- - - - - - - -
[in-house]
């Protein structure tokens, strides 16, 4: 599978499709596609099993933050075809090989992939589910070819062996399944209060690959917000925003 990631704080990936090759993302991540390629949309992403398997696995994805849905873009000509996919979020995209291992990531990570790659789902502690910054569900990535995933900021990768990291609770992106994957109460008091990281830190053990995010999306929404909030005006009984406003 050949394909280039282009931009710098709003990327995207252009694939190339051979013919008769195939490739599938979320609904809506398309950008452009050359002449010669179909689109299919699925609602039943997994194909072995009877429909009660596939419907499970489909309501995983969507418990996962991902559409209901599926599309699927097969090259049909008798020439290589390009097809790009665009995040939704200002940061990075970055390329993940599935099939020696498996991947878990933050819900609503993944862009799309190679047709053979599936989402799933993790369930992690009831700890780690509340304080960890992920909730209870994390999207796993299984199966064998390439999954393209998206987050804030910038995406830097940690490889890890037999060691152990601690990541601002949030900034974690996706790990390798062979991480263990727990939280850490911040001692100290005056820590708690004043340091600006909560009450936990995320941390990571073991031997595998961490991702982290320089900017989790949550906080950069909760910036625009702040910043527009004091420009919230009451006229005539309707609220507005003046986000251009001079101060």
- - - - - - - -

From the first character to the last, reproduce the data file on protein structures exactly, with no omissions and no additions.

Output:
[in-house]
């Protein structure tokens, strides 16, 4: 599978499709596609099993933050075809090989992939589910070819062996399944209060690959917000925003 990631704080990936090759993302991540390629949309992403398997696995994805849905873009000509996919979020995209291992990531990570790659789902502690910054569900990535995933900021990768990291609770992106994957109460008091990281830190053990995010999306929404909030005006009984406003 050949394909280039282009931009710098709003990327995207252009694939190339051979013919008769195939490739599938979320609904809506398309950008452009050359002449010669179909689109299919699925609602039943997994194909072995009877429909009660596939419907499970489909309501995983969507418990996962991902559409209901599926599309699927097969090259049909008798020439290589390009097809790009665009995040939704200002940061990075970055390329993940599935099939020696498996991947878990933050819900609503993944862009799309190679047709053979599936989402799933993790369930992690009831700890780690509340304080960890992920909730209870994390999207796993299984199966064998390439999954393209998206987050804030910038995406830097940690490889890890037999060691152990601690990541601002949030900034974690996706790990390798062979991480263990727990939280850490911040001692100290005056820590708690004043340091600006909560009450936990995320941390990571073991031997595998961490991702982290320089900017989790949550906080950069909760910036625009702040910043527009004091420009919230009451006229005539309707609220507005003046986000251009001079101060």